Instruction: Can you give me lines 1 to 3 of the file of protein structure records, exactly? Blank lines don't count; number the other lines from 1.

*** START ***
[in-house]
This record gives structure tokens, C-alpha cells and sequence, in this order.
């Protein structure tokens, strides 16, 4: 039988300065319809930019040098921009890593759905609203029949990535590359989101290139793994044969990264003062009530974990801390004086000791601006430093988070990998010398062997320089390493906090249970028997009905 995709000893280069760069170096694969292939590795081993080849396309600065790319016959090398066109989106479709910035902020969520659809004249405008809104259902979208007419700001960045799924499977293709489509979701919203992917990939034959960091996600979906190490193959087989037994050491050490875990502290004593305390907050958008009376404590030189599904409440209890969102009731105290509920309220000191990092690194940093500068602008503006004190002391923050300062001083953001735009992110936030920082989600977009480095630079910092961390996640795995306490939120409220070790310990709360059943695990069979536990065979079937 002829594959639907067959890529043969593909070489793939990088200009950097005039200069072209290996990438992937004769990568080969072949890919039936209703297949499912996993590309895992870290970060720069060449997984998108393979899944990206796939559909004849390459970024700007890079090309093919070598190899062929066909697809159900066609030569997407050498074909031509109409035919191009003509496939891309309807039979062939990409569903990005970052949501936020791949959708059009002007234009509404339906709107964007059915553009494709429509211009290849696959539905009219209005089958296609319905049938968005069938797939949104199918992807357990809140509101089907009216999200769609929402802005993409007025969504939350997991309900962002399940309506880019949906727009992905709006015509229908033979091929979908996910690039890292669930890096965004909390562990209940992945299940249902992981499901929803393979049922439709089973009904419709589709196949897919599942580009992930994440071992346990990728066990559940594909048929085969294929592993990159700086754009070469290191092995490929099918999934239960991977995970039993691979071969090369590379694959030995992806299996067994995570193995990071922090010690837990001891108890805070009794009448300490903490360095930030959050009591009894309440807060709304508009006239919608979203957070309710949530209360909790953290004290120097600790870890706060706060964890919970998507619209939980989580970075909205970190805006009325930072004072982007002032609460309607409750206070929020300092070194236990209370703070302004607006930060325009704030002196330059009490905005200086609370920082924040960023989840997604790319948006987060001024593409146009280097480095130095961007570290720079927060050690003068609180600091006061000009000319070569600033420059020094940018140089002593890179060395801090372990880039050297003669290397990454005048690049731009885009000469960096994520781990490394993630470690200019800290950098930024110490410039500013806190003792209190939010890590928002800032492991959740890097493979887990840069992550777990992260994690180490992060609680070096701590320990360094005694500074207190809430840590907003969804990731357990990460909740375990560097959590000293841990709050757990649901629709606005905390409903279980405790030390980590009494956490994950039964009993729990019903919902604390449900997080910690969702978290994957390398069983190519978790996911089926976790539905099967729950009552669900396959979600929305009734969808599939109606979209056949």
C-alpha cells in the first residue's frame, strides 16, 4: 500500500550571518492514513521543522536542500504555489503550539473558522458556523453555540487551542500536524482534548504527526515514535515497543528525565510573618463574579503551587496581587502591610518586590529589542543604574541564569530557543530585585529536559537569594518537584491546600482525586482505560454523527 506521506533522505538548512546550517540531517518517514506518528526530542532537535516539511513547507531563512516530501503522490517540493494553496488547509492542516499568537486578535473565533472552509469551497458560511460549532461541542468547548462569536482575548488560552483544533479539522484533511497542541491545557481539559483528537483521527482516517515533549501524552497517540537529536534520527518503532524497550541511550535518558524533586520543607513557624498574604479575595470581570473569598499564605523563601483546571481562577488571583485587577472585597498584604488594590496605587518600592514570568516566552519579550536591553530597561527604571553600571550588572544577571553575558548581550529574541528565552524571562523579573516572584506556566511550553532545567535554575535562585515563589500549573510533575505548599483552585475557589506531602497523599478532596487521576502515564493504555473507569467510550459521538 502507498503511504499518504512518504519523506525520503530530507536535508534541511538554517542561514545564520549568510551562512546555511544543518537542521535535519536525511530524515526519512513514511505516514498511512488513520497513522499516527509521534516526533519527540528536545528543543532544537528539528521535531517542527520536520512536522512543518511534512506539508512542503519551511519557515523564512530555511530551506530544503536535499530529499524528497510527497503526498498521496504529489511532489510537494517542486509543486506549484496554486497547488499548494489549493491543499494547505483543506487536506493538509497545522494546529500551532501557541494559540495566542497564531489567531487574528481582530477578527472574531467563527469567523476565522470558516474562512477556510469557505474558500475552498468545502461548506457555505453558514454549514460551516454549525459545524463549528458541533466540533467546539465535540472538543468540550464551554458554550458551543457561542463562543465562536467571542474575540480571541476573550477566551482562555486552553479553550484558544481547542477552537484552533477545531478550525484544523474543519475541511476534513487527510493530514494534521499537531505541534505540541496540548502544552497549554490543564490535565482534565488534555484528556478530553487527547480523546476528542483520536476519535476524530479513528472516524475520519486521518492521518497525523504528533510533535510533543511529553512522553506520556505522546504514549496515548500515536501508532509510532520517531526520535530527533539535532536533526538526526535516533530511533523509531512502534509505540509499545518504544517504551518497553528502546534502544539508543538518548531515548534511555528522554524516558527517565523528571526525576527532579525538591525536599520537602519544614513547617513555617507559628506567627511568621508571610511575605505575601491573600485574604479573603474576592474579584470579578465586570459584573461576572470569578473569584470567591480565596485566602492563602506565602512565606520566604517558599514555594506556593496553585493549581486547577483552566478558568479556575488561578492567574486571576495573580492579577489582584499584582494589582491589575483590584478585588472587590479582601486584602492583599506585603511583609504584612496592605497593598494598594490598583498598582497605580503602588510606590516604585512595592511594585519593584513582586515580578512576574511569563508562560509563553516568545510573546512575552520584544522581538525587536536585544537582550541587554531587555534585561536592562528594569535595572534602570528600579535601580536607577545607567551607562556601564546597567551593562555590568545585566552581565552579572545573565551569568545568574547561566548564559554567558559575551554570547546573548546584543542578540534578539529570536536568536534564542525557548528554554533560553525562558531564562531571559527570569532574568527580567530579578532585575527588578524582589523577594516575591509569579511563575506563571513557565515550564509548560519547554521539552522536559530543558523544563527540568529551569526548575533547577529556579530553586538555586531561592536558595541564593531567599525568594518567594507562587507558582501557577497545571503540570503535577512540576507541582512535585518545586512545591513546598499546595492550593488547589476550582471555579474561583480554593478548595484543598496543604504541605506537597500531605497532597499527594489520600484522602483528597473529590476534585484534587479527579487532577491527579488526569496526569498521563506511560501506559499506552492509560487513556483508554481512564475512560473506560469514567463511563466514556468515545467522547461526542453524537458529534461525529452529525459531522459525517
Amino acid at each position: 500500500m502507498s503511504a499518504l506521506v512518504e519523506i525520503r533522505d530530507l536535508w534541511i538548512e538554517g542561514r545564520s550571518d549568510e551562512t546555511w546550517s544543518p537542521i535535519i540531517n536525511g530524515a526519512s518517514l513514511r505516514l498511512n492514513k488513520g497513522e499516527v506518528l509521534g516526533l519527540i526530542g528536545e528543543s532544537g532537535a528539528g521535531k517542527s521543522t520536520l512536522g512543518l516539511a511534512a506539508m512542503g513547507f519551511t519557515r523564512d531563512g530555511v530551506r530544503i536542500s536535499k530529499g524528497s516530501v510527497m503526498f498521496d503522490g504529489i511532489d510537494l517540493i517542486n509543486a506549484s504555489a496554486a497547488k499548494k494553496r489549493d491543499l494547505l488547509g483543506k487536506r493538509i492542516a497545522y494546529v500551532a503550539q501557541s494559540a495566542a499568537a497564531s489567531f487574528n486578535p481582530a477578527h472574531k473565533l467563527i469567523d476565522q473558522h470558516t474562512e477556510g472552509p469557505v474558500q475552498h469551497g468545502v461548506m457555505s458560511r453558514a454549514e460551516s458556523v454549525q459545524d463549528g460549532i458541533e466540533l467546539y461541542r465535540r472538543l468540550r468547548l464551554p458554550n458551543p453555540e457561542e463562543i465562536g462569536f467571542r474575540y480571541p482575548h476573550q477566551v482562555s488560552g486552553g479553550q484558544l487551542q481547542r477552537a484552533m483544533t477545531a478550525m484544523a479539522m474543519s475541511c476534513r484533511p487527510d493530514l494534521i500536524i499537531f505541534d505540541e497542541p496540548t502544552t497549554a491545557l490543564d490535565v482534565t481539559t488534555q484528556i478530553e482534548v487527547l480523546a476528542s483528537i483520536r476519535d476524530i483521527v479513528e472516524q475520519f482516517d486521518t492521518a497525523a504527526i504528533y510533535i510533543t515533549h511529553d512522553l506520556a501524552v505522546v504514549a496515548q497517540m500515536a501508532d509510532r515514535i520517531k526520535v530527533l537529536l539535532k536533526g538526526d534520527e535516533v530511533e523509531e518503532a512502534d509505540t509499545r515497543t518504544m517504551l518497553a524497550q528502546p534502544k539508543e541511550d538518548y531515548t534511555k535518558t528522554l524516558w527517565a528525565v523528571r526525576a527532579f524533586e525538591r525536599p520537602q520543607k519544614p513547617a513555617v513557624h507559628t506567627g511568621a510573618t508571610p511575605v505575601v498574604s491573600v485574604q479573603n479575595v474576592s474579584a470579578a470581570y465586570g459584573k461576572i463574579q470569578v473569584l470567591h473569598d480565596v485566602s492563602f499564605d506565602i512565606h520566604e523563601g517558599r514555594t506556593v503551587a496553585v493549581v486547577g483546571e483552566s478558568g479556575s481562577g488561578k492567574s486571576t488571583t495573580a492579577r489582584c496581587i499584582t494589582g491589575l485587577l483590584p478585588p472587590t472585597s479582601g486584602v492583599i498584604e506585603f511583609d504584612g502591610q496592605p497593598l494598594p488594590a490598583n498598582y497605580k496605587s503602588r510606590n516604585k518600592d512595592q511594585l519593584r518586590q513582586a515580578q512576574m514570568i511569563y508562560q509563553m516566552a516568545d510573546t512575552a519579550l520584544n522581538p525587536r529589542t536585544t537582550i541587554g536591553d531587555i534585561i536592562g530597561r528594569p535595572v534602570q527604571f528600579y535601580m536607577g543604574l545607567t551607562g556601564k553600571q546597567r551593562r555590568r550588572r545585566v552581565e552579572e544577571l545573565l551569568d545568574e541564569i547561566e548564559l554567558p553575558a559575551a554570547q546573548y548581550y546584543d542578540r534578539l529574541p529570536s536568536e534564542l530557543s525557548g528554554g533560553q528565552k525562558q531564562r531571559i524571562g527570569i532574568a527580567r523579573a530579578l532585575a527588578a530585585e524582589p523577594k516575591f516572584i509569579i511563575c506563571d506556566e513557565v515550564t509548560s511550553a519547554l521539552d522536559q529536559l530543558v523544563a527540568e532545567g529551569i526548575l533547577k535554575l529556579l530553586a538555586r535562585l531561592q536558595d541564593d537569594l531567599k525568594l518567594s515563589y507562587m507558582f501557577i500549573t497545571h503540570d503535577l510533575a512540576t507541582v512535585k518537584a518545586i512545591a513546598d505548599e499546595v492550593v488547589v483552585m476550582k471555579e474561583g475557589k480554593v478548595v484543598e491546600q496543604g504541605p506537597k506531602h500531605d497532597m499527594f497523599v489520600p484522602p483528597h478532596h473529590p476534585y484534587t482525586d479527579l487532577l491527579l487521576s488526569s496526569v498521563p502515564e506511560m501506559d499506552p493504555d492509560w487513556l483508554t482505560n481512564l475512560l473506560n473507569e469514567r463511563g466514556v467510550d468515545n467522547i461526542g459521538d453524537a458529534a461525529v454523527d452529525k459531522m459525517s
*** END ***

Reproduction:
[in-house]
This record gives structure tokens, C-alpha cells and sequence, in this order.
């Protein structure tokens, strides 16, 4: 039988300065319809930019040098921009890593759905609203029949990535590359989101290139793994044969990264003062009530974990801390004086000791601006430093988070990998010398062997320089390493906090249970028997009905 995709000893280069760069170096694969292939590795081993080849396309600065790319016959090398066109989106479709910035902020969520659809004249405008809104259902979208007419700001960045799924499977293709489509979701919203992917990939034959960091996600979906190490193959087989037994050491050490875990502290004593305390907050958008009376404590030189599904409440209890969102009731105290509920309220000191990092690194940093500068602008503006004190002391923050300062001083953001735009992110936030920082989600977009480095630079910092961390996640795995306490939120409220070790310990709360059943695990069979536990065979079937 002829594959639907067959890529043969593909070489793939990088200009950097005039200069072209290996990438992937004769990568080969072949890919039936209703297949499912996993590309895992870290970060720069060449997984998108393979899944990206796939559909004849390459970024700007890079090309093919070598190899062929066909697809159900066609030569997407050498074909031509109409035919191009003509496939891309309807039979062939990409569903990005970052949501936020791949959708059009002007234009509404339906709107964007059915553009494709429509211009290849696959539905009219209005089958296609319905049938968005069938797939949104199918992807357990809140509101089907009216999200769609929402802005993409007025969504939350997991309900962002399940309506880019949906727009992905709006015509229908033979091929979908996910690039890292669930890096965004909390562990209940992945299940249902992981499901929803393979049922439709089973009904419709589709196949897919599942580009992930994440071992346990990728066990559940594909048929085969294929592993990159700086754009070469290191092995490929099918999934239960991977995970039993691979071969090369590379694959030995992806299996067994995570193995990071922090010690837990001891108890805070009794009448300490903490360095930030959050009591009894309440807060709304508009006239919608979203957070309710949530209360909790953290004290120097600790870890706060706060964890919970998507619209939980989580970075909205970190805006009325930072004072982007002032609460309607409750206070929020300092070194236990209370703070302004607006930060325009704030002196330059009490905005200086609370920082924040960023989840997604790319948006987060001024593409146009280097480095130095961007570290720079927060050690003068609180600091006061000009000319070569600033420059020094940018140089002593890179060395801090372990880039050297003669290397990454005048690049731009885009000469960096994520781990490394993630470690200019800290950098930024110490410039500013806190003792209190939010890590928002800032492991959740890097493979887990840069992550777990992260994690180490992060609680070096701590320990360094005694500074207190809430840590907003969804990731357990990460909740375990560097959590000293841990709050757990649901629709606005905390409903279980405790030390980590009494956490994950039964009993729990019903919902604390449900997080910690969702978290994957390398069983190519978790996911089926976790539905099967729950009552669900396959979600929305009734969808599939109606979209056949």